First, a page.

Safety, lightweighting drive auto electrical innovation and part consolidation

By Kerri Jansen
Staff Reporter

Published: May 22, 2014 2:41 pm ET
Updated: May 27, 2014 3:20 pm ET

Image By: Toyota Motor Corp. Ankil Shah, manager of materials engineering and development for Toyota's North American engineering group, noted that the Camry added more than 800 pounds of weight during 20 years as it added more electronics.

Related to this story

Topics Automotive, Sustainability, Materials, Materials Suppliers
Companies & Associations DuPont Co., Toyota Motor Corp.

TROY, MICH. — Electrical innovation and consolidation of parts will be necessary to reconcile lightweighting efforts with increased consumer demand for safety features and other electronics, industry experts say.

Though today the auto industry is immersed in lightweighting efforts, historically, the trend has been the opposite, said Ankil Shah, manager of materials engineering and development at the technical center of Toyota Motor Engineering & Manufacturing North America Inc., during a keynote address at the Society of Plastics Engineers’ AutoEpcon on May 6.

As an example, he presented the Toyota Corolla, which added 400 kilograms (880 pounds) of mass between 1983 and 2003, an increase he attributed to customer demand for more features and a larger vehicle.

And as cars pack on the pounds in the form of backup cameras, automatic braking systems, entertainment options and more, another issue will present itself.

“We’re running out of power,” said Eric Fedewa, director of global powertrain and components forecasting at IHS Automotive, at the conference.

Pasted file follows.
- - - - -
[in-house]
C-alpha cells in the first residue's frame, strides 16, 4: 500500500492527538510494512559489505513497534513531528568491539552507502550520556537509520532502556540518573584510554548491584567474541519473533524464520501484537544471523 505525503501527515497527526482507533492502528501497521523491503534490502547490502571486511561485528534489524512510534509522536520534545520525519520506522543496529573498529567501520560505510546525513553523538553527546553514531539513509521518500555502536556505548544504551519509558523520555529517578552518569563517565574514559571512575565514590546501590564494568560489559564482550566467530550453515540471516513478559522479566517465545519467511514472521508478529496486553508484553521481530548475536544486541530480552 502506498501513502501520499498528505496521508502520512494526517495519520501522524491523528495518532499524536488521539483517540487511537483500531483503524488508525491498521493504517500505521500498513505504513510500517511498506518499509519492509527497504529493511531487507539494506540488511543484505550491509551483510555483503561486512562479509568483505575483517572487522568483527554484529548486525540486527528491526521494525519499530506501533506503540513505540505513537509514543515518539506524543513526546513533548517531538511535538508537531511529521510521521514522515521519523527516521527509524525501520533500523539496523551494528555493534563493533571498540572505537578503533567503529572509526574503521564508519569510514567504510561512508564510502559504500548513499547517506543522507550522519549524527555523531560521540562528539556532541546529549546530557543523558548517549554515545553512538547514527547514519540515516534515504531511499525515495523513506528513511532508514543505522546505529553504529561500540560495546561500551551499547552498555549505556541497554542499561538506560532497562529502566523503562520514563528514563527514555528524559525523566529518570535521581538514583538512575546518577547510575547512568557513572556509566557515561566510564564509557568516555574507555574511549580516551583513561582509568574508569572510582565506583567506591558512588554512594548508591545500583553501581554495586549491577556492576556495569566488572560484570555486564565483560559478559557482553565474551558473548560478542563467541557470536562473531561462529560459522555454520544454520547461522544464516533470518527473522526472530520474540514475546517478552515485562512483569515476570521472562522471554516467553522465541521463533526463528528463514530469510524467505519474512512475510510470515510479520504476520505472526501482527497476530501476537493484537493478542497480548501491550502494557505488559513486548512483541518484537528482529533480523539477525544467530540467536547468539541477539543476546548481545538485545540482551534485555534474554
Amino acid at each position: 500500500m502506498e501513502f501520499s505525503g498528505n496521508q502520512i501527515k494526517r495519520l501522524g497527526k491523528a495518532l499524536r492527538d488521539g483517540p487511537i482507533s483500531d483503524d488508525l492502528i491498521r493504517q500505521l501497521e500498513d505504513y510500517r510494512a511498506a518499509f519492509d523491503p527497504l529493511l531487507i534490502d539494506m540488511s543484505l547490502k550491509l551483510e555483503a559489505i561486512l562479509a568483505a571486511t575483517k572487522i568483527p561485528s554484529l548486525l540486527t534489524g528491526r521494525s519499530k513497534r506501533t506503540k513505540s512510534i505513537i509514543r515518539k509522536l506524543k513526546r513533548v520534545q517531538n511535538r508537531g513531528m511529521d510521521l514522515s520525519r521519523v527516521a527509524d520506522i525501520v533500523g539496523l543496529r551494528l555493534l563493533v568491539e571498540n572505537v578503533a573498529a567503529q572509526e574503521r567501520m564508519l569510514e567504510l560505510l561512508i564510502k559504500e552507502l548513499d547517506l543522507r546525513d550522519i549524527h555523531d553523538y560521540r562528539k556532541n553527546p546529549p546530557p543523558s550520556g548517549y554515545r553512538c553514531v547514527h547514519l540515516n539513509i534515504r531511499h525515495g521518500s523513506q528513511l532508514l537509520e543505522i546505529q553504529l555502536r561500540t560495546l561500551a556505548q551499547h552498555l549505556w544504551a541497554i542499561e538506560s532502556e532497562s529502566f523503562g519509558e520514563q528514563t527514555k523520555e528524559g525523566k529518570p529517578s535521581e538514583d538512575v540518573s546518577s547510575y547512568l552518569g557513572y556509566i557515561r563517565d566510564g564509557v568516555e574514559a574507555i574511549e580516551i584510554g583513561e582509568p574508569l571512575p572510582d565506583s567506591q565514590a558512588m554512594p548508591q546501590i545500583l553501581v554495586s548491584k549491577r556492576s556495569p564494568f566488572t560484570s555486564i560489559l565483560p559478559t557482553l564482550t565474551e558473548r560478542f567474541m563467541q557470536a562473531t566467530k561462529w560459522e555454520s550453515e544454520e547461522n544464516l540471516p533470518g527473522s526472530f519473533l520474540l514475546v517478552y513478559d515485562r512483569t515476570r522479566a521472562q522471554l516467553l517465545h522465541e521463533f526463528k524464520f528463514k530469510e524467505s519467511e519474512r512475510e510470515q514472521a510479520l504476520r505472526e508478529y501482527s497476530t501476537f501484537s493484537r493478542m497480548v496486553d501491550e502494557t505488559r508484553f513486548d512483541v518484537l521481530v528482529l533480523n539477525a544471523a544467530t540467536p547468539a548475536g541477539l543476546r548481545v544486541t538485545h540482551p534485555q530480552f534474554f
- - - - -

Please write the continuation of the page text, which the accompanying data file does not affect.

“Everybody likes their heated seats, they like all of the infotainment systems they have, and power consumption on the vehicle is rising dramatically,” Fedewa said. “Electrical innovation of the vehicle is going to become of paramount importance in order to drive all the content that we have on the vehicles.”

Fedewa said he foresees a shift to dual voltage architectures in vehicles — two batteries working in tandem — to handle the increased electrical load. But finding a way to power more electronics isn’t the only challenge.

“We’re really at the point where the legislation is going to continue to force you to reduce [carbon dioxide] or increase the miles per gallon. At some point you reach a technological limitation where you really need to either have a technology breakthrough, or you simply have to take the weight out of the vehicle,” he said. “So material substitution will be, once we get beyond all the consumer and infotainment content on the vehicle, next generation we need to really look at weight reduction and materials substitution.”